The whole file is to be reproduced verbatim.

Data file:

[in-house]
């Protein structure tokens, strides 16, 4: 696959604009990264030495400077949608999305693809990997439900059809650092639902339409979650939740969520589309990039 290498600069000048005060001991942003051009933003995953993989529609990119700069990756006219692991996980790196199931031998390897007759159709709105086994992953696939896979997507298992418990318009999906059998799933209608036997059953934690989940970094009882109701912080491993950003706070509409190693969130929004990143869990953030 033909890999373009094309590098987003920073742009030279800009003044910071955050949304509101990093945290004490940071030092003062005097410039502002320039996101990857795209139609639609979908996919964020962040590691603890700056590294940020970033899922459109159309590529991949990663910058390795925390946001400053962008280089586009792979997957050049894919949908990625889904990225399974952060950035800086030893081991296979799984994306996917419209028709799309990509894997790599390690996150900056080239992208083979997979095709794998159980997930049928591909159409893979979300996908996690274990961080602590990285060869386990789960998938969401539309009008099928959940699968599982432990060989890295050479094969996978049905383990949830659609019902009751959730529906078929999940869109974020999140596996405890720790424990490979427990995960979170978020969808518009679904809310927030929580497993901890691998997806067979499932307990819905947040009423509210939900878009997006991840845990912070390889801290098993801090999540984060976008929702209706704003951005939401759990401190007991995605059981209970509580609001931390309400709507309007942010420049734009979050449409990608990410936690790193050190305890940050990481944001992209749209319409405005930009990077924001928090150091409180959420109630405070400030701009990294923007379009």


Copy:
[in-house]
């Protein structure tokens, strides 16, 4: 696959604009990264030495400077949608999305693809990997439900059809650092639902339409979650939740969520589309990039 290498600069000048005060001991942003051009933003995953993989529609990119700069990756006219692991996980790196199931031998390897007759159709709105086994992953696939896979997507298992418990318009999906059998799933209608036997059953934690989940970094009882109701912080491993950003706070509409190693969130929004990143869990953030 033909890999373009094309590098987003920073742009030279800009003044910071955050949304509101990093945290004490940071030092003062005097410039502002320039996101990857795209139609639609979908996919964020962040590691603890700056590294940020970033899922459109159309590529991949990663910058390795925390946001400053962008280089586009792979997957050049894919949908990625889904990225399974952060950035800086030893081991296979799984994306996917419209028709799309990509894997790599390690996150900056080239992208083979997979095709794998159980997930049928591909159409893979979300996908996690274990961080602590990285060869386990789960998938969401539309009008099928959940699968599982432990060989890295050479094969996978049905383990949830659609019902009751959730529906078929999940869109974020999140596996405890720790424990490979427990995960979170978020969808518009679904809310927030929580497993901890691998997806067979499932307990819905947040009423509210939900878009997006991840845990912070390889801290098993801090999540984060976008929702209706704003951005939401759990401190007991995605059981209970509580609001931390309400709507309007942010420049734009979050449409990608990410936690790193050190305890940050990481944001992209749209319409405005930009990077924001928090150091409180959420109630405070400030701009990294923007379009």